All along Whitehall are ‘..public buildings of considerable importance..’ which address the administration of the country. The Admiralty is now known as the Ripley Building and was built in 1726 to ‘..contain the house and offices of those who superintend the marine department…The two telegraphs that stood at the summit of the building, one communicating with Deal, and the other Portsmouth, have been quite superseded by the …electric telegraph..’. (Interesting pictures with and without the outer wall here.)
Robert Adams added the screen wall with its archway in 1788.
‘The Horse Guards, a fine spacious stone building, with an arched opening into St James’s park, is easily recognised by the two mounted sentinels that do duty in the small recesses on the side..’.
The Banqueting Hall on Whitehall, built by Inigo Jones in 1622, is the only building remaining of the Royal Palace. The stunning ceiling was painted by Rubens in 1635.
Behind the Banqueting Hall, in Whitehall Yard, is the United Services Museum, which was founded in 1830 ‘..for the collection of objects of the professional arts and sciences, and the delivery of lectures of an appropriate character..’.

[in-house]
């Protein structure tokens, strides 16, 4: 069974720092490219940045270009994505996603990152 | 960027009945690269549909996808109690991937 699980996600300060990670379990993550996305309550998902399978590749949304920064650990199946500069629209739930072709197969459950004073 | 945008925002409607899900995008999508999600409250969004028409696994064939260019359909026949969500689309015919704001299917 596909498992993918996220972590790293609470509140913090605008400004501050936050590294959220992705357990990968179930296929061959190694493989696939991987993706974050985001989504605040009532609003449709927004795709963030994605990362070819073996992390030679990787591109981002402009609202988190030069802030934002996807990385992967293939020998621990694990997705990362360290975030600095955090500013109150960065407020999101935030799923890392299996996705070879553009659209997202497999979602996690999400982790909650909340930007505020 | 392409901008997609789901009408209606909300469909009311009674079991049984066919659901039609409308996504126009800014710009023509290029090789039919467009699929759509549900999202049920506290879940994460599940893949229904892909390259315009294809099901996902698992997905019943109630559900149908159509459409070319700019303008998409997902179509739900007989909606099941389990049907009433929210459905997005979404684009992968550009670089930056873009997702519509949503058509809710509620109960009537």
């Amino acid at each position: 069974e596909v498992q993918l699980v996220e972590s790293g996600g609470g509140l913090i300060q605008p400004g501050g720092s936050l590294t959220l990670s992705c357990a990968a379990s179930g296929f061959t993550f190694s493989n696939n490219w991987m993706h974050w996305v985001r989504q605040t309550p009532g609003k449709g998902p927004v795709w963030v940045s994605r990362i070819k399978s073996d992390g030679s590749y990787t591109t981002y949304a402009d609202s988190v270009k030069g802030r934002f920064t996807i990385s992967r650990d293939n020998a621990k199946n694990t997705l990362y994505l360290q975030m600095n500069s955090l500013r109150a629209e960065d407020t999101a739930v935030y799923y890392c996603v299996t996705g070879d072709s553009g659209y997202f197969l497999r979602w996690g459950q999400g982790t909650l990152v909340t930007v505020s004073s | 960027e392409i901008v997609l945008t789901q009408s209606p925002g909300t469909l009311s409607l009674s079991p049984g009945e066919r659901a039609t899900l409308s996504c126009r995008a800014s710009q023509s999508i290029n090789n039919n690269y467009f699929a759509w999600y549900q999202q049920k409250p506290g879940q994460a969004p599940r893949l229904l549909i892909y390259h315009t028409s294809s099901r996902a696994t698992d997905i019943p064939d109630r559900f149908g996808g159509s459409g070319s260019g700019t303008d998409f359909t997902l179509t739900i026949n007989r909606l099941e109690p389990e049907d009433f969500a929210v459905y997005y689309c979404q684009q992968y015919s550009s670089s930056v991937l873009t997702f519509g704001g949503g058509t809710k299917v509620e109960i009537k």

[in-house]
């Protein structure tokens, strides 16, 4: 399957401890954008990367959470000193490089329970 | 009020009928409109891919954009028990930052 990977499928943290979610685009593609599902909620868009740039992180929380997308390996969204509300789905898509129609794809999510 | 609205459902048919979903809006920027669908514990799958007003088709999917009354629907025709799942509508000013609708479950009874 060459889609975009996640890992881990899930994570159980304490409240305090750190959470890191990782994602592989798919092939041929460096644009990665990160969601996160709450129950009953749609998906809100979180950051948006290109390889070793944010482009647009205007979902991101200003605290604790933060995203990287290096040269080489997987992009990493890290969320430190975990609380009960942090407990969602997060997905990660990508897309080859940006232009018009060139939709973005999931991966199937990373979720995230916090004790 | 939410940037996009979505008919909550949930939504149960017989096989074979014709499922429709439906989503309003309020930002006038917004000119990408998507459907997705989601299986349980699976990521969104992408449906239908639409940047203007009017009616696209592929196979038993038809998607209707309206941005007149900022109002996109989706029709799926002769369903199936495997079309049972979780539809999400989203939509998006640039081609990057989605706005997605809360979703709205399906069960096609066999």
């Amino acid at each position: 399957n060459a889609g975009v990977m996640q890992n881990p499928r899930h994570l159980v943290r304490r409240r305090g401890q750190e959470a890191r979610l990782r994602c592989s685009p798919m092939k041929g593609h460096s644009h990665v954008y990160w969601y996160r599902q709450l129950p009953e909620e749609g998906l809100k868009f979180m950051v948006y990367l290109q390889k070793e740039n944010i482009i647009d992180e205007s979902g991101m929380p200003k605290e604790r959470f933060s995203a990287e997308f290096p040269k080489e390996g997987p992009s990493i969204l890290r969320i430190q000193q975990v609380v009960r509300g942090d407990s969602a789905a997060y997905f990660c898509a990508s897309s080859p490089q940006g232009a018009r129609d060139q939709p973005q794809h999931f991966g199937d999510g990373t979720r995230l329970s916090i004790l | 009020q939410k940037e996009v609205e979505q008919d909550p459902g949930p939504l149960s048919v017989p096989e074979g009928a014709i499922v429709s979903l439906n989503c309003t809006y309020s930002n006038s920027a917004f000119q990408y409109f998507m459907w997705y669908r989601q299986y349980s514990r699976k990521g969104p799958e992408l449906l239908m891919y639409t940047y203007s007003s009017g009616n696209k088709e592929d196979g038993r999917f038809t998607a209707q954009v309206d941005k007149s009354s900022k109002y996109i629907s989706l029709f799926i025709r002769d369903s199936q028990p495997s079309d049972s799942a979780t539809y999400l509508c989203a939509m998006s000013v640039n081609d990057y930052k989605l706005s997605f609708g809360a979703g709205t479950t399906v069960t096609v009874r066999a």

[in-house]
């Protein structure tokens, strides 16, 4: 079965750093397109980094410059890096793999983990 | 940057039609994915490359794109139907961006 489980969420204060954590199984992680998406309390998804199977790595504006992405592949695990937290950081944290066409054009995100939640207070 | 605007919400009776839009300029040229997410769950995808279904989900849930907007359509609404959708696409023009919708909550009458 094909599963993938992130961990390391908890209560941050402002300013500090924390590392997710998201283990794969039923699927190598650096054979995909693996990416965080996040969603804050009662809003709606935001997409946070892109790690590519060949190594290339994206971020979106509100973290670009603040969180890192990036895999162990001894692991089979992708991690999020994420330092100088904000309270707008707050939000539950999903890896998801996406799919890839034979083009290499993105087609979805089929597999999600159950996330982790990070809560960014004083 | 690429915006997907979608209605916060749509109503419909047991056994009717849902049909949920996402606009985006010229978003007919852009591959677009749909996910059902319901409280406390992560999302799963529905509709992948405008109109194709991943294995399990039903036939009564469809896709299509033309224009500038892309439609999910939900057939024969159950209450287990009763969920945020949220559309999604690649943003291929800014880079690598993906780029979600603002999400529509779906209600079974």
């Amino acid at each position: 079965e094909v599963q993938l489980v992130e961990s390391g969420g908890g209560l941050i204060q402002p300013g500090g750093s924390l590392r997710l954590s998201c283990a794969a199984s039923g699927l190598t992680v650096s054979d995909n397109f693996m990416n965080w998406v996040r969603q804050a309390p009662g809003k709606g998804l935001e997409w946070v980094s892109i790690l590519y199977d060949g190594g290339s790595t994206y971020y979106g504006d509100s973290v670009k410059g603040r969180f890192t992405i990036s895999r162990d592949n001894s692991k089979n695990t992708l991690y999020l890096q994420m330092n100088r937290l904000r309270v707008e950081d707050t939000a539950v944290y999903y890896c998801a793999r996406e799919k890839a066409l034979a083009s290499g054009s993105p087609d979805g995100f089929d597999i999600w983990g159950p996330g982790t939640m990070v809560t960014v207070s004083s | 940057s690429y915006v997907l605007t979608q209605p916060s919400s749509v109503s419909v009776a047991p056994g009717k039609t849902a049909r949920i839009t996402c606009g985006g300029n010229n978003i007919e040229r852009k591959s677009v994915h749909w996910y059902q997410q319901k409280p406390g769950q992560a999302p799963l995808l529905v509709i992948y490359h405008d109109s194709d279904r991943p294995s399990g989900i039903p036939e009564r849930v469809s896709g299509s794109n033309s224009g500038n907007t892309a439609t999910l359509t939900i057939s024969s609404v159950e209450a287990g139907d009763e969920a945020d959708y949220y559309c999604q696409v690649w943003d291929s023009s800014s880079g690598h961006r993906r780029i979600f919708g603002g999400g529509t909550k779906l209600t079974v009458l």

The Treasury, with its fine massive exterior, [was] built by Barry in 1847..’.
And of course…
The Foreign Office, adjacent to Downing Street, with an extraordinary archway – one could spend hours just looking at the decorations on the buildings.
There are many reminders of war in Whitehall, statues and memorials which Mr Bradshaw would not have seen. These are just two.
At the end of Parliament Street a new Westminster Bridge was being constructed in 1860, and ‘..the new bridge is lighted by the lime light..’.
And a wonderful article on the Bridge of Old London on Spitalfields Life here.
New Palace Yard derives its name from the ancient palace that stood here from the reign of Edward the Confessor to that of Queen Elizabeth, and of which Westminster Hall and the crypt of St Stephen’s Chapel (known as the Chapel of St Mary Undercroft) are the only portions remaining.
‘..Westminster Hall, now the focus of our superior law courts, was originally the hall of a palace built by William Rufus in 1097, and considerably altered by Richard II in 1399..’. The legislature and judiciary were finally separated in 2005, and the Supreme Court of the UK is now housed in a listed building on the western side of Parliament Square. It is open to the public who can listen to the Law Lords debating points of law.
St Margaret’s Church was originally founded in the 12th century by Benedictine monks; it was rebuilt around the 1500s, and updated in Victorian times. (Wonderful picture here.)
More to follow…
Bradshaw’s Hand Book, The West, Sixth Day, Regent Street & surrounds, (no.31) | London Life with Bradshaw's Hand Book
[…] Martin’s Lane is a very old road, leading north from Charing Cross to St Giles, and out into the country. It was built up in the 16C and 17C and very little remains to give an […]